How To Make Mozzarella Cheese

We're up at our Hill Country house for a little R&R after our daughter's wedding. One of our sons and his family are vacationing at our home in the Houston-area since it's spring break for their kids so the Hill Country quiet is what we needed.

My husband had asked me to pack the ingredients for a batch of mozzarella because he wants to "help" me make pizza. (I learned that recipe in Italy when we went.) That's one of the downsides of being a good cook--your family always wants you to cook rather than ordering out or going out.

In my romantic comedy OLD ENOUGH TO KNOW BETTER (Book 1, The Good, The Bad, and The Girly), my heroine is Stormy Clarkson, and her hobby is making artisan cheeses.

I guess you could say that Stormy taught me how to make mozzarella. In the opening scene, she's demonstrating how to make this cheese in your own kitchen.

When I wrote this book, I actually procured all the ingredients and did this myself to see how it was done. I mean, how can I tell others, in a scene, how to make mozzarella at home if I haven't done it myself?

So today I'm going to whip out my Kindle, open it to my copy of Old Enough To Know Better, click on the recipe in the Bonus Features section and make some mozzarella. I thought I'd print the recipe here in case you haven't read the book and would still like to make this cheese. It's easy.

Stormy's Recipe for Homemade Mozzarella Cheese
from Old Enough To Know Better by Joan Reeves


5 quart covered stainless pot with a heavy bottom.

1-cup Pyrex measuring cup.

2-cup Pyrex measuring cup.

dairy thermometer that reads 20°F to 220°F that's 20°C to 110°C.

long bladed knife.

cheesecloth or a non-terrycloth dishtowel.

8 inch strainer.

large container to catch the draining whey.

1000 W microwave oven.


Note: I ordered citric acid powder and Junket Rennet (Junket is a brand name.) online. I also purchased a dairy thermometer from online. All this is supposed to be available at health food stores, artisanal food shops that cater to home canners, and some pharmacies, but I couldn't find them in my local area.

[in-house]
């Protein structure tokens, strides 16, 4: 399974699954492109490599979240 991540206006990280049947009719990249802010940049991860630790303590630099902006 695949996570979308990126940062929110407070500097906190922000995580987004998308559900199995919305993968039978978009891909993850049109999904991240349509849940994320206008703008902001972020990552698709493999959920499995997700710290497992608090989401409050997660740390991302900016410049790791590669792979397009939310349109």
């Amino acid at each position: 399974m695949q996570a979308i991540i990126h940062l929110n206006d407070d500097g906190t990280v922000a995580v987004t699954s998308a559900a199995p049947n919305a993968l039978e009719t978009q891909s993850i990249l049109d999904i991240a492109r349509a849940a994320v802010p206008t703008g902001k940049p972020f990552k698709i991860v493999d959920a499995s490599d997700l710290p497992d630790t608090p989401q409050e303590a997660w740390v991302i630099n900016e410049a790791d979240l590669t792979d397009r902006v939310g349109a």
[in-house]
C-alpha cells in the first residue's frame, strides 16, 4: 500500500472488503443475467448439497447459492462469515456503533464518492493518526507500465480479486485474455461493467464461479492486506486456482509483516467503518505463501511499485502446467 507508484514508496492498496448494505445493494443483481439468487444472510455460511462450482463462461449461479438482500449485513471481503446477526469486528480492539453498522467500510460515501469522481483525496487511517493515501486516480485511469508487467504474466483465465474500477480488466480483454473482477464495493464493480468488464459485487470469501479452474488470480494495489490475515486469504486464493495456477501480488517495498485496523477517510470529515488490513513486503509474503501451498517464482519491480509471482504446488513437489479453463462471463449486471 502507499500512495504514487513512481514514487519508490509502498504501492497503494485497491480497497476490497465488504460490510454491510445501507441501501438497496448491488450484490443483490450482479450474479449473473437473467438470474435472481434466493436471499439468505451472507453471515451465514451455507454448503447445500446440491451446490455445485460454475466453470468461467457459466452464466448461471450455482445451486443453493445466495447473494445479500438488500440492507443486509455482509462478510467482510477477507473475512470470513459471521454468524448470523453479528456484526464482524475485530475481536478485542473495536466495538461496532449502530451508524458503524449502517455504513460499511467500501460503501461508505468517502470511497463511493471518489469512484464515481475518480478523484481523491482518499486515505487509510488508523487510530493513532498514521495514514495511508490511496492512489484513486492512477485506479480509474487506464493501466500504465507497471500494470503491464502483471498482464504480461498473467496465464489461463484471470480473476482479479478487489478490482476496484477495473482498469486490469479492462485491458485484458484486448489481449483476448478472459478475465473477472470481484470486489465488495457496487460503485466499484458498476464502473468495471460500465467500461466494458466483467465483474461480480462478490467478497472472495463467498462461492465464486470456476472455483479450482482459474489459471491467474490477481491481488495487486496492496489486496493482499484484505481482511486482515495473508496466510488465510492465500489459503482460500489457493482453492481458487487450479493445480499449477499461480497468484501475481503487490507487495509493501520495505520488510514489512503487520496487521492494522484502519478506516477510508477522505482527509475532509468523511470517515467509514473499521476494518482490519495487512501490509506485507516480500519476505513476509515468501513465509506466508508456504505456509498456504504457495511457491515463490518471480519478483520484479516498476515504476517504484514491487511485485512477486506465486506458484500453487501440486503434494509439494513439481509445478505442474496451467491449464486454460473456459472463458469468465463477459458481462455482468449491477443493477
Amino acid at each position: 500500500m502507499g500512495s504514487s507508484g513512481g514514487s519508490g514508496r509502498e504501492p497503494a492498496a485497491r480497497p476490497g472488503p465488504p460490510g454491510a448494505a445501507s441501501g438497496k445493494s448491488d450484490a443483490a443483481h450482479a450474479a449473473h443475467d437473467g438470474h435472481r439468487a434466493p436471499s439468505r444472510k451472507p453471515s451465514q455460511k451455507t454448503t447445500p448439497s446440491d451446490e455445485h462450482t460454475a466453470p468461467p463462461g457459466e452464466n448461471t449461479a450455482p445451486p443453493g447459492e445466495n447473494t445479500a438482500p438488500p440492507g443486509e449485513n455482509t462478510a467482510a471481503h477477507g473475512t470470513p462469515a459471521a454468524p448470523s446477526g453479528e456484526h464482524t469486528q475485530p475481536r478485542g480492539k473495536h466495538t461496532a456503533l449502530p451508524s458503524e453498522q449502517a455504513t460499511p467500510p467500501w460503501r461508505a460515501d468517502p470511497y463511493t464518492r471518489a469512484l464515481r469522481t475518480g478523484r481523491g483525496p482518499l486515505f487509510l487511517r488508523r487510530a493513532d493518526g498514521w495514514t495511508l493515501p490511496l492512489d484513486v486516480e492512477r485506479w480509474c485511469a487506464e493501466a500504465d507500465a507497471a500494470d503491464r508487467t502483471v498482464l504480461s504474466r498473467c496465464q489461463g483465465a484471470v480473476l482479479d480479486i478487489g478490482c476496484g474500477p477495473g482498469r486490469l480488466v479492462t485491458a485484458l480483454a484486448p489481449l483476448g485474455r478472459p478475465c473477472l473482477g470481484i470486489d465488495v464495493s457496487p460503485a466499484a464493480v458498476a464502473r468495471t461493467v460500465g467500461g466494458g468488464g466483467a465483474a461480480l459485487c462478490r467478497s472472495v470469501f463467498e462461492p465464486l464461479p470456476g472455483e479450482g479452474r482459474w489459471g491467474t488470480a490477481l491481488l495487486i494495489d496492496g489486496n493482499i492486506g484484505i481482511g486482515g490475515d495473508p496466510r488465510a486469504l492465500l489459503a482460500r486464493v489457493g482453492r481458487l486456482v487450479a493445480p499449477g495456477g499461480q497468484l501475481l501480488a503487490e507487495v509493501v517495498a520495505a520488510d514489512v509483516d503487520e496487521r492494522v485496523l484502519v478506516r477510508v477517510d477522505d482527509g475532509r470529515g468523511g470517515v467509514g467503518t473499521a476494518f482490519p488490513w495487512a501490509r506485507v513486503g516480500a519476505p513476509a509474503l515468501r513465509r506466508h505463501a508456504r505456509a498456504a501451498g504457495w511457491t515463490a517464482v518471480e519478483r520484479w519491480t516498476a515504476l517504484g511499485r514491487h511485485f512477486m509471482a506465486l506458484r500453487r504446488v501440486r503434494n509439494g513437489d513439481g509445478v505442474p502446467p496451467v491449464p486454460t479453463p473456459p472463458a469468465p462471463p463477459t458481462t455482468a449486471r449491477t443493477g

1 gallon of milk of your choice

1 and 1/4 teaspoons citric acid powder dissolved in 1/2 cup cool water

1/2 tablet Junket rennet tablet suspended in 1/4 cup cool water


1. Warm milk over gentle heat 88°F (31°C). Be careful not to scorch the mixture.

2. Dissolve 1 and 1/4 teaspoons citric acid powder into 1/2 cup cool water in the smaller measuring cup. Add to the 88°F milk. Stir well.

3. Dissolve the 1/2 tablet of Junket Rennet in the 1/4 cup cool water using the smaller measuring cup. Stir thoroughly into the warmed milk mixture. Let set undisturbed for one to two hours, until a clean break is achieved.

4. Using the long bladed knife, cut the curd into 1/2 inch cubes.

5. Warm the curds and whey over low heat. Stir gently to keep the curds separated until the temperature reaches 108°F (42°C). Keep it at that temperature for 35 minutes. Stir every 5minutes to keep the curds separated and off the bottom of the pot.

6. Line the 8 inch or larger strainer with cheesecloth or a 100% cotton open-weave, clean dishcloth. Place the strainer over a 1 gallon container. Pour the curds and whey through this strainer. Let it drain for at least 15 min. At this point, you can save the whey to make ricotta cheese. (If you would like a recipe for ricotta cheese, please e-mail me.)

7. When it has finished draining, place the curd in a large bowl, break it up, and thoroughly mix in 1 teaspoon of salt.

8. Place 1 cup of the salted curd into the 2 cup measuring cup. Microwave on high for 45 seconds. (If your microwave is less than 1000 watts, you may need to adjust the time in order to get the desired elasticity.)

9. Separate the hot curd from container, using the back of a fork. Turn it out on a clean work surface or larger bowl if necessary. The curd is hot so be careful. Knead with your hands to distribute the heat evenly.

10. Return the curd to the large Pyrex measuring cup. Heat again in the microwave for 20 more seconds. Remove, stretch and fold the curd to make it smooth and elastic. Shape into a soft ball.

11. Place the soft ball of cheese into cold, salted water (about 1/3 cup of salt per quart of water) in an airtight container.

12. Place the container in the refrigerator, and let it age for at least a day. You can store in the fridge up to a week.

Takeaway Truth

I love putting Bonus Features in my books. I also love this cheese. It is so good! Try it.

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